It is not a matter of the “radicalization of Islam”, but rather the “islamization of radicalism.” The paltry knowledge of Islam possessed by the French young people who carried out the terrorist acts in January and November of 2015 would support this view. If this thesis is correct, it should be possible to work with broad segments of the youth population that might be drawn into embracing violent extremism in order to preempt radicalism. If it were a matter of the islamization of religion, then one would be dealing with the religious sphere, where public policies and the involvement of NGOs have, by definition, little influence.


An approach through religion is therefore not relevant for tackling such issues of radicalization, and that is good news!


Preventing radicalization: tackling the questioning of identity


In order to develop a public policy for preventing radicalization, or to design an NGO project for this purpose, such identity issues should be taken as a point of departure, to be further used in other spheres of inclusion (training, civic affairs, employment etc).


This effort should be therefore focused on youth, targeting those who have not succeeded in integrating into the societies of which they are formally and legally members of, and those who do not feel that they fully belong, in the areas of symbolic, social and economic recognition.  Young people who feel only French “on paper.” These segments of the youth population in Europe constitute a niche for radicalized young people.  It is these young individuals, including young non-migrants in poor neighborhoods,[3] to whom we believe priority should be given.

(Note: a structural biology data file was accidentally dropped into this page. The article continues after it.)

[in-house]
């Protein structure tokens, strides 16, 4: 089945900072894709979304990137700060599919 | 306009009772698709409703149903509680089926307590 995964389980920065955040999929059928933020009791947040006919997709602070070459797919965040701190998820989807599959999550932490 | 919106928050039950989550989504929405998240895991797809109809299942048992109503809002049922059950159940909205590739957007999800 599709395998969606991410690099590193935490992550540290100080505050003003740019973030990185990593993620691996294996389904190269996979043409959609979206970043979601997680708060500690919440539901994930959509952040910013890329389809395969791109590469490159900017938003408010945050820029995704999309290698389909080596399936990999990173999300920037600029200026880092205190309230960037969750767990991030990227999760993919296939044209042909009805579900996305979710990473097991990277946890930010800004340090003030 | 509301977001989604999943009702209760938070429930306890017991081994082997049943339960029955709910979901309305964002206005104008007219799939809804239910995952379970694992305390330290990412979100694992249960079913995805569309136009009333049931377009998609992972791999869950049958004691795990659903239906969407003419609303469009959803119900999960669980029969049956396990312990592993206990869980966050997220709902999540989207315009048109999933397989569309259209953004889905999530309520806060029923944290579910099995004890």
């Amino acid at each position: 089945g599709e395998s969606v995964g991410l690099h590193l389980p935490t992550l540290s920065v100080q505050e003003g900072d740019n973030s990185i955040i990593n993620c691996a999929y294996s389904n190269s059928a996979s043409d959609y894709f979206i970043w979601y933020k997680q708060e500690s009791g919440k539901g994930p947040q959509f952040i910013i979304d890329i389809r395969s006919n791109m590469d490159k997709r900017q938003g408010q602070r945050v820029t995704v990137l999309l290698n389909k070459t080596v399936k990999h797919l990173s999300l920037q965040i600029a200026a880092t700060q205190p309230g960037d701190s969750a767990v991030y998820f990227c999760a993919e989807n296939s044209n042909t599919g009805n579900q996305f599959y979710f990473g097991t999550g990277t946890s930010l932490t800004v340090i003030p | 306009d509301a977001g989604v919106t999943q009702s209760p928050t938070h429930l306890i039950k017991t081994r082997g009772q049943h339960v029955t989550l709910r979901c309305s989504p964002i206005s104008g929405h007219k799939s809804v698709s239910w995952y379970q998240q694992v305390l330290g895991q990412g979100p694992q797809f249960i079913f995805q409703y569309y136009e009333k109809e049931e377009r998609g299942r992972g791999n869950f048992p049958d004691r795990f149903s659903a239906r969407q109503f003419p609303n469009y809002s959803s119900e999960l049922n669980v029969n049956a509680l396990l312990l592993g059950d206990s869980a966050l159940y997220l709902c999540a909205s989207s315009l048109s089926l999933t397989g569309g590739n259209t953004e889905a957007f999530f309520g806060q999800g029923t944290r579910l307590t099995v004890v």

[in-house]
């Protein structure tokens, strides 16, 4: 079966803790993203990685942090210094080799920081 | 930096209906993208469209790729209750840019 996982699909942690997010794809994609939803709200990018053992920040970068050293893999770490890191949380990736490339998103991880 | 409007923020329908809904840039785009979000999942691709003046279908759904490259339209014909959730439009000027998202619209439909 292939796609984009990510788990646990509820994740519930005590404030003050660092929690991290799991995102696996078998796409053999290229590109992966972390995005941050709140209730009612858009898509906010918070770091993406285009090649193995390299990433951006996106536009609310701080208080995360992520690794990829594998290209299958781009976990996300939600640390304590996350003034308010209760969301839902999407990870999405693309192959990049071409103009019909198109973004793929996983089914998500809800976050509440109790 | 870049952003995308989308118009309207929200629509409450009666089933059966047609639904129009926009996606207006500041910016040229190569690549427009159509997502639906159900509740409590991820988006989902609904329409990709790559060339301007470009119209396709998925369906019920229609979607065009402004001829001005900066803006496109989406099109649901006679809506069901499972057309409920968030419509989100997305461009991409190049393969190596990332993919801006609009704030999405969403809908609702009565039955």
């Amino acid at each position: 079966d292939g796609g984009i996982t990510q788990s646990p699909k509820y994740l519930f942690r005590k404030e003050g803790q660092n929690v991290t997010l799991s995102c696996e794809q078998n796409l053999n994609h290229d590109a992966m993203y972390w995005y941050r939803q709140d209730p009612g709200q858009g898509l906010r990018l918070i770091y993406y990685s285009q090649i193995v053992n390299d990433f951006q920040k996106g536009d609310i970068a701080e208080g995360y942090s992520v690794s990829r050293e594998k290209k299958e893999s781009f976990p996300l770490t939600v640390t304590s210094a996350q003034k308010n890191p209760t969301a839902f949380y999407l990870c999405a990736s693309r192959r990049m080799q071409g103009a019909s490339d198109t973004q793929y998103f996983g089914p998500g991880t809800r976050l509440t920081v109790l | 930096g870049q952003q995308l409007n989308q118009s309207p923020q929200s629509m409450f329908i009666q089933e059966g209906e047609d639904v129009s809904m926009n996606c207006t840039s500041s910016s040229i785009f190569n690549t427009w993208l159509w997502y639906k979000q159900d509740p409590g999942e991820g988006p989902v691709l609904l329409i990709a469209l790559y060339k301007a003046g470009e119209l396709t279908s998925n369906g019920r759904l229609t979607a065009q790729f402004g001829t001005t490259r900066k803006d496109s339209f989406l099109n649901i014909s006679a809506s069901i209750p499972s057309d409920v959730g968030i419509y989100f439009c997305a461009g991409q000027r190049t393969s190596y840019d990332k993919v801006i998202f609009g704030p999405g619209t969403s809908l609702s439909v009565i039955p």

The first approach to be adopted with those youth would involve working (implicitly) on the multiple identities, whether they are issued or not from immigrant backgrounds, and thus helping them to reconcile with this multiplicity of identities.  The symbolic plane activates the sphere of the existential emotions in response to the critical question that arises during the period of life when one transitions to adulthood: Who am I? This is why one must engage on this symbolic plane at the very beginning, without losing sight of the other spheres: training, employment, involvement in civic affairs.


Actions to take. Among the actions that can be taken, there is one that is simple and inexpensive: workshops and exchanges between young people both on a national level and as well between countries and on both sides of the Mediterranean. These workshops would be a relevant setting in which the issue of the multiplicity of identities can be discussed and dissected and shared among young people. It is only by meeting others and interacting with them that the essence of one’s identity reveals, making it possible to compose a “bouquet” of identities with which one must reconcile. These activities may be accompanied by an introduction to the history of migrations, classic history, and family history, often discouraged by migrant parents.